We eat food to stay alive. To fuel our bodies. Right? But food and food trends have become so much more than that. Today we eat politically and we follow strict diets. We worry about carbs, starchiness, if the fat is saturated or not, if the pig was a happy or sad, and if the apple is local or imported from the other side of the planet.
I’ve had my vegetarian period. These days, I think it’s hard to find a young woman who hasn’t. After reading Jonathan Safran Foers “Eating animals”, I couldn’t touch meat for six months. His description of how meat is produced in industrial farming, completely put me off my beloved steaks and sausages.
I became “that person”. The utterly annoying, self-righteous, newly vegetarian, who feels amazing about their decision not to eat meat. And who constantly sneaks in comments to friends and family about how their meat was produced, or how environmentally damaging meat farming is.
Not to say that all vegetarians are like that. Not at all. I have several friends who manage to be vegetarian, without wearing the judgmental vegetarian-hat. All I’m saying is that I was “that person”. And of course – my love for meat came back. When I started to forget what was on the pages of the book, I started to remember how much I appreciate a juicy burger or crispy bacon on a Sunday morning. I try to convince myself that I’ll quit meat one day. When I finally develop the stamina for that kind of thing.
Why do we diet?
I’ve come to the conclusion that there are two motivations behind dietary decisions. The one based on a wish to preserve or respect nature. And the one based on a wish to obtain a certain body or be healthy and wholesome. You have your vegetarians, pescatarians (people who only eat fish and seafood) and vegans. And then there are raw-vegans who don’t eat anything cooked at a temperature above 48 °C (118 °F), and fruitarians who only eat fruits, vegetables, nuts and seeds that naturally fall from a plant or tree and can be harvested without killing or harming the plant
Then you have your Paleo eaters, who eat like humans did in the Stone-age, based on the notion that human genetics haven’t changed that much since. No bread, dairy or sugar, but lots and lots of meat. Perfect for the ”cross-fitting”, protein-hungry, modern-day man – but horrible for the environment.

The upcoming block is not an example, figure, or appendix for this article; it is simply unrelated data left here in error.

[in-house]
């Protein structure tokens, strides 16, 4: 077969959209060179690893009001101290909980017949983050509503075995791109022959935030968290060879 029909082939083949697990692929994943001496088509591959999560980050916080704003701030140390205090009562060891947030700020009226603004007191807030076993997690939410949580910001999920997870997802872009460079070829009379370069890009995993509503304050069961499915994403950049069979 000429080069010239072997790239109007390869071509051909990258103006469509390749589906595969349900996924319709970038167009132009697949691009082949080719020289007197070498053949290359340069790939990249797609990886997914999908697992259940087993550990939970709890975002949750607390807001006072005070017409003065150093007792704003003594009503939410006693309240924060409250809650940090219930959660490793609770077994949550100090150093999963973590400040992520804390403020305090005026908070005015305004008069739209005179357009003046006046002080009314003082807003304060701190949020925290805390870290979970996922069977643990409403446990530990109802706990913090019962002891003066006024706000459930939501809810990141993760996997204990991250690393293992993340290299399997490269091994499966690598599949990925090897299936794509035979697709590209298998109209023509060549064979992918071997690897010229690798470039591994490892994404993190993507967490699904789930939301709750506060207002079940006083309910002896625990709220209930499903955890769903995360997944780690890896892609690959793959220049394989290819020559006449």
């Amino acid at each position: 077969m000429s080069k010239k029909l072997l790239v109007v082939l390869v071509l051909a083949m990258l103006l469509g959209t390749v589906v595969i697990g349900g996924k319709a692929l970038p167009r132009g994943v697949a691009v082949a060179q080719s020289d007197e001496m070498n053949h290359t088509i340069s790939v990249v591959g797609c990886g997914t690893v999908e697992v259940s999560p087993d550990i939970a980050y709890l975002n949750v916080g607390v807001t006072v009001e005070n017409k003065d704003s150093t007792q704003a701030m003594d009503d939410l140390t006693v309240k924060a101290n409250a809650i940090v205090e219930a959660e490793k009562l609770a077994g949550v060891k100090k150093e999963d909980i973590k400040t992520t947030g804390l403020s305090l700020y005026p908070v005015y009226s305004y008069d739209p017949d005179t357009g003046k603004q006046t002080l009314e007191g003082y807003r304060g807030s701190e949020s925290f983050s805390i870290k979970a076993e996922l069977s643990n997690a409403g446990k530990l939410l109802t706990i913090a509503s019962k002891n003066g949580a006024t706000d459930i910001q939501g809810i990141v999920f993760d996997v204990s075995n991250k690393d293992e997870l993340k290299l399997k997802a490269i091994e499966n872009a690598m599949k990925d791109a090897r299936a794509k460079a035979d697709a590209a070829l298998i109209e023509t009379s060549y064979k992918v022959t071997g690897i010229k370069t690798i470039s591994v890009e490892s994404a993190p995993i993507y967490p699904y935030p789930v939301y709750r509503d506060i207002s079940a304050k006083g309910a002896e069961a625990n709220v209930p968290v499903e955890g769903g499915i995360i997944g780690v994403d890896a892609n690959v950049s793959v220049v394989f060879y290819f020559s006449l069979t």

Most of all I guess we diet to feel good about ourselves. In one way or the other. I’ve heard that if you wanna look like Beyonce (and who wouldn’t?) you should try ”The Def Jam Diet” – also called ”The Master Cleanse”. For a couple of weeks your diet consists of a maple syrup and lemon drink, spiced with cayenne pepper or ginger.
And yes – I would love to look like Beyonce. But I would literally die or kill someone, if all I could ”eat” for two weeks was lemonade. When my blood sugar goes down, I tend to become… grumpy. At best. ”Angry” might be more fitting.
This also rules out the option of intermittent fasting, where you fast several days a week. It is supposed to be extremely effective in terms of weight loss, and will make you live a longer, healthier life. But how good does it do, if you have to spend three out of four days a week as a carb-craving ogre, whose sole mission is to destroy all joy around you.
To eat, or not to eat
For me, the best thing is probably to eat healthy and balanced diet, keep my blood sugar up, and try not to worry about the fact that I will never have Beyonce’s body. Because worrying too much about that can have detrimental consequences. Reflecting over food trends made me realize, that I hardly have any girlfriends who haven’t struggled with some kind of eating disorder at some point in their life. My sister has been anorexic, my friend from high school is bulimic, and a couple of months ago I interviewed an 18-year old man who almost died from not eating. He worked as a model and fashion blogger, and couldn’t handle the pressure from the industry.
There is no denying that food is fuel. But the way you eat can also be a way of taking a stand, a way of achieving certain goals, a way of staying happy, or a way to loose yourself.
Pandeia Culture takes a look a food and food trends. You can read about the delightful concept of “Restaurant Day” in Finland, about veganism and the prejudices vegans encounter, and get helpful advice on how to eat well on a student budget. Have a read an feel free to comment.
Words: Anja Pil Christoffersen